Playing the Verdun Card
Fearmongering in Brussels.
May 26, 2014, Vol. 19, No. 35 • By ANDREW STUTTAFORD
The passing of time and the reemergence of German economic power have eroded some of the Bundesrepublik’s willingness to follow the demeaning postwar script, but by less than might be expected. Introducing the euro over the objections of most Germans made a mockery of their democracy. Preserving the single currency has stretched the country’s much-prized constitutional order and now threatens to become a permanent drain on its coffers, but the conservative, gently Euroskeptic (anti-euro, but pro-EU) Alternative für Deutschland is only likely to score 6-7 percent in the upcoming election, and no small portion of that support will owe more to the AfD’s mildly restrictive immigration policy than to its opposition to the single currency. Most of the rest of Germany’s political class remains in thrall to the tired myth that to retreat from ever closer union would be to advance into danger and, quite possibly, war.
But a myth it is. What kept the peace in Europe was, yes, in part, memories of Auschwitz and Verdun, but it was also, much more so, the product of the savage ethnic cleansing of Eastern Europe’s awkward German minorities, and, above all, the discipline imposed by the Cold War—by Soviet hegemony over half of the continent and American leadership of the other. The evolution of the EU was the consequence of this new, rather chilly peace, not the creator of it. Brussels subsequently performed an invaluable role in shepherding Moscow’s former European colonies back to the West after the Soviet collapse, but on foundations built by the Atlantic alliance.
Those who used and abused this myth to drive the EU forward were in many cases not so much Machiavellis as priests who had faith in a tale they themselves spun. And it proved to be a highly convenient myth. The insistence that nationalism is inherently dangerous is an extrapolation from a totally defeated, especially toxic, and specifically German form of nationalism. But it gave those in charge of the European project an ever-expanding license to remove more and more of anything that marked out the distinctiveness of a nation from the regular democratic process: The voters, poor creatures, so susceptible to “populists,” you see, could not be trusted to do the right thing.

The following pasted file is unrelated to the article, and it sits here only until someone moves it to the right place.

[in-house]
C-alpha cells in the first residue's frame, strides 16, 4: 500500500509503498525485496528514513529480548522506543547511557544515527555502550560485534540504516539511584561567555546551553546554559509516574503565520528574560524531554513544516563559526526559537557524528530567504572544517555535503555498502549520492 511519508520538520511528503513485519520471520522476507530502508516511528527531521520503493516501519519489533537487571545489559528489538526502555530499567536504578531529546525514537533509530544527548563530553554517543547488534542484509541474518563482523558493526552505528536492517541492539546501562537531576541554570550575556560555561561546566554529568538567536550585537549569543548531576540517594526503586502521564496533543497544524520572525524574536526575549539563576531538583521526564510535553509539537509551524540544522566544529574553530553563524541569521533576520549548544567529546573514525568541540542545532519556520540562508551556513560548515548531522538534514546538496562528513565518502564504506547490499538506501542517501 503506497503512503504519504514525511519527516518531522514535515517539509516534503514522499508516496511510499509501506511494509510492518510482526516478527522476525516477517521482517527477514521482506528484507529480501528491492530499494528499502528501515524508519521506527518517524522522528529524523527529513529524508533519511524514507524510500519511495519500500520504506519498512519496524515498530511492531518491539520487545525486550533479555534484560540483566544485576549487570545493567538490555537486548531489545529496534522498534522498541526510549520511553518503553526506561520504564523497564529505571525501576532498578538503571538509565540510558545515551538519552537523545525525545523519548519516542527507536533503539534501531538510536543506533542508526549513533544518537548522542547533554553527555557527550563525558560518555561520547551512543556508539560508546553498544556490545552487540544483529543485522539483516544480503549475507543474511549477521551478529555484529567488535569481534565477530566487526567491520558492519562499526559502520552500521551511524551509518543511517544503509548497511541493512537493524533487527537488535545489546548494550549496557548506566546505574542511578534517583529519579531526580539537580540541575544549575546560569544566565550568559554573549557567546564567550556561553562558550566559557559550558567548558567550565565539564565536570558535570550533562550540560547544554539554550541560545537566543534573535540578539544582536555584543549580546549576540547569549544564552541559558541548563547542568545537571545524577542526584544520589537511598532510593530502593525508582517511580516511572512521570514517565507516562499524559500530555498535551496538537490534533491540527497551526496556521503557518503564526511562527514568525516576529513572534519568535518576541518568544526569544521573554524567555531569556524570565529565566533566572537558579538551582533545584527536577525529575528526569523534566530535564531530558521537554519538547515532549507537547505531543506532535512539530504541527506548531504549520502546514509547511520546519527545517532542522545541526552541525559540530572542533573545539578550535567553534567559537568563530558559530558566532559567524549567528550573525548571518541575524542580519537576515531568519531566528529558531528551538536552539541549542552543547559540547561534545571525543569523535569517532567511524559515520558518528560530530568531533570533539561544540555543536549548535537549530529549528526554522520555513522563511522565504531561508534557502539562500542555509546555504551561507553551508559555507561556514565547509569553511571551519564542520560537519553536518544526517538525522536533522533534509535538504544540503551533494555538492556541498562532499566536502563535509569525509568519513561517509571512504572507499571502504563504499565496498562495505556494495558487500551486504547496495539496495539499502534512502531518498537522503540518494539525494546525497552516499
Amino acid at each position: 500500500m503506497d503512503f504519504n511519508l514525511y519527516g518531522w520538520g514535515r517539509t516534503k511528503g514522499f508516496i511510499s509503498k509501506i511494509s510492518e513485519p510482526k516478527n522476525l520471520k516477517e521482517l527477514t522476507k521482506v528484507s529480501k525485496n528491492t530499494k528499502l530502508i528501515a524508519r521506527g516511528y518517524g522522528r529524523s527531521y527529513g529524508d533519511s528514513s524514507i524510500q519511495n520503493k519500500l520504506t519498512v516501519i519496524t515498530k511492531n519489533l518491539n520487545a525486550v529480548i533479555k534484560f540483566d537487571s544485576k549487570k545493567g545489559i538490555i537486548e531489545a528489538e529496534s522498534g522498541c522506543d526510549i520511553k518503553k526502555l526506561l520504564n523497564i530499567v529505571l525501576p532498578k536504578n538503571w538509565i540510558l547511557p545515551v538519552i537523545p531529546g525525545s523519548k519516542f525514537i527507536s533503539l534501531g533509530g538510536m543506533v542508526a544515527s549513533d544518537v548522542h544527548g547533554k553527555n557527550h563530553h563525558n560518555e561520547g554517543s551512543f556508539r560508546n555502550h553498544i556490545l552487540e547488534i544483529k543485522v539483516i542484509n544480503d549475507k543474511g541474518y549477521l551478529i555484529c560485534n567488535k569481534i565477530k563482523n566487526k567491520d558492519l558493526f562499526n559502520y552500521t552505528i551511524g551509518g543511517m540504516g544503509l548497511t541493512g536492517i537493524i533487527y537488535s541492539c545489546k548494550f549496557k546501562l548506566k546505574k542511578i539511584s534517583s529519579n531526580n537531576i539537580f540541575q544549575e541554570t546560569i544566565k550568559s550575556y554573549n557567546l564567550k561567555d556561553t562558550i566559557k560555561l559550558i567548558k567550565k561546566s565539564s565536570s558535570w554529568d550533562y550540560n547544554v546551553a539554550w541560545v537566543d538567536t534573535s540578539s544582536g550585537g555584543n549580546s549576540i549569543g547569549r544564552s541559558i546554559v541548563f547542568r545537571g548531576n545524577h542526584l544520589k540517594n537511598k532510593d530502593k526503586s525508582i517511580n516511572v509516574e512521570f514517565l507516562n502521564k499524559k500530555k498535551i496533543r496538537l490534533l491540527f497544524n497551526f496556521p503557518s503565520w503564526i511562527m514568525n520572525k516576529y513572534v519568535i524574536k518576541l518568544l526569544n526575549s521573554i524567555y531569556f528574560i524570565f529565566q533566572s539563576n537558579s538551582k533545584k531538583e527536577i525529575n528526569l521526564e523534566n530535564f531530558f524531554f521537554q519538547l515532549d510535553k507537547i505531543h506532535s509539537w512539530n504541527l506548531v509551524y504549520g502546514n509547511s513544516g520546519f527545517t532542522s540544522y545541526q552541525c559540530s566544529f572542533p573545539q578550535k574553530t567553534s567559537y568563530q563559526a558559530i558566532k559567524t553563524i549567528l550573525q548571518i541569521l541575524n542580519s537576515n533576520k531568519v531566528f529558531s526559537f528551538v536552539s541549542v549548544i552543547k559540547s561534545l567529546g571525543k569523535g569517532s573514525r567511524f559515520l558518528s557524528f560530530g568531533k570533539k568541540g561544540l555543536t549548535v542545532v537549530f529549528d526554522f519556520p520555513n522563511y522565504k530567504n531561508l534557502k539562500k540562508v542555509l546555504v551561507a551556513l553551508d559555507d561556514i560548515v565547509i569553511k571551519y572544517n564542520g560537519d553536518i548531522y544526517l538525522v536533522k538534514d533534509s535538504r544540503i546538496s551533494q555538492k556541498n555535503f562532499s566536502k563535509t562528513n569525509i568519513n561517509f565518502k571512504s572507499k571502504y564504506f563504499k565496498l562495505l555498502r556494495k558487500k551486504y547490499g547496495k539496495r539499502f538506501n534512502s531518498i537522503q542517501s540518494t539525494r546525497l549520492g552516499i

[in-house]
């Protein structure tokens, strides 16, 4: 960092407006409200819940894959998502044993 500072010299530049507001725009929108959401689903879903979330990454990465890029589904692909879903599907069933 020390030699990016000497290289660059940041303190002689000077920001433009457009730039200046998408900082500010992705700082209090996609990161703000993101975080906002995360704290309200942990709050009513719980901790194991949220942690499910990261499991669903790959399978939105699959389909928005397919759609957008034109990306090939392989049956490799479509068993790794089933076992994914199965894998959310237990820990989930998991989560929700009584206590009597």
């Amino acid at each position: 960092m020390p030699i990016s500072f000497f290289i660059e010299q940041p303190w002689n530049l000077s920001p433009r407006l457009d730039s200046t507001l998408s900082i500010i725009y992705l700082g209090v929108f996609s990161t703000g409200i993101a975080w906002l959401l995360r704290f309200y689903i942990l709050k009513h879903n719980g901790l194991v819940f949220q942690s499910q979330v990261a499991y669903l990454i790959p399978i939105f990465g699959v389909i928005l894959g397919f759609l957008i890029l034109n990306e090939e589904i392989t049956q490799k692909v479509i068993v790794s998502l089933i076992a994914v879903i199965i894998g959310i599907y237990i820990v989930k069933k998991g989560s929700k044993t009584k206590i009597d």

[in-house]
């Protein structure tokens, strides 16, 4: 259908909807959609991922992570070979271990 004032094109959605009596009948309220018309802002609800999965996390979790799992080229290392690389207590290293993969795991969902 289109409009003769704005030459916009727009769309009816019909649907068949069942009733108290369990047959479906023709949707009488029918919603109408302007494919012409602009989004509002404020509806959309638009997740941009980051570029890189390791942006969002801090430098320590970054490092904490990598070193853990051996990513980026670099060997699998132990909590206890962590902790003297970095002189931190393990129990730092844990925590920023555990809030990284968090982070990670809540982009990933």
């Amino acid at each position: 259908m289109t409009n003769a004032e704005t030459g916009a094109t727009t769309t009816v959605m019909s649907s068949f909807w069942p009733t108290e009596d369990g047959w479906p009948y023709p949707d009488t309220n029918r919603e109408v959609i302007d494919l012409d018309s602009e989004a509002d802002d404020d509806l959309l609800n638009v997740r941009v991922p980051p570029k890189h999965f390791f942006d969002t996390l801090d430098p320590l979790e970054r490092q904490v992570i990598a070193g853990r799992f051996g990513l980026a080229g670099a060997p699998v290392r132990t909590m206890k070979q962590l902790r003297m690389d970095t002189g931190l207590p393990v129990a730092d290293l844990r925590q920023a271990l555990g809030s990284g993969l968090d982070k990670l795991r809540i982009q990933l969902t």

Slice by slice, sovereignty has been transferred from democratic nation-states to a largely unaccountable supranational technocratic elite which in turn has become dangerously disconnected from the reality that encounters with the electorate might have brought, and dangerously emboldened as a result. And so the euro was put together with little regard for its own rule book, common sense, or anything resembling informed popular consent. Once launched, the currency union was run in a way that was, if anything, worse. After hubris, nemesis, and with it, old demons began to stir.
The long economic crisis has shattered the never completely convincing illusion of a continent that was leaving nationality behind. Northern Europeans resent being compelled to bail out nations of a eurozone periphery for which they feel little affinity and less respect. The eurozone’s laggards detest what they see as harsh rule by foreign diktat. Vintage stereotypes are dusted off. Greeks are thieves. Chancellor Merkel is a Nazi. Trapped in the jaws of a dysfunctional currency union, and lacking the democratic legitimacy to fix it and either the imagination or the courage to try something else, the establishment parties have little to offer but more of the same. And so the hard times grind on.
And as hard times tend to do, they are persuading increasing numbers of voters to turn to alternatives they once would never have considered. While the effect may be magnified by low turnout (which fell—the sixth consecutive drop—to 43 percent in 2009), this month’s European election is likely to see something that looks a lot like a Euroskeptic wave. Some 25 percent
Recent Blog Posts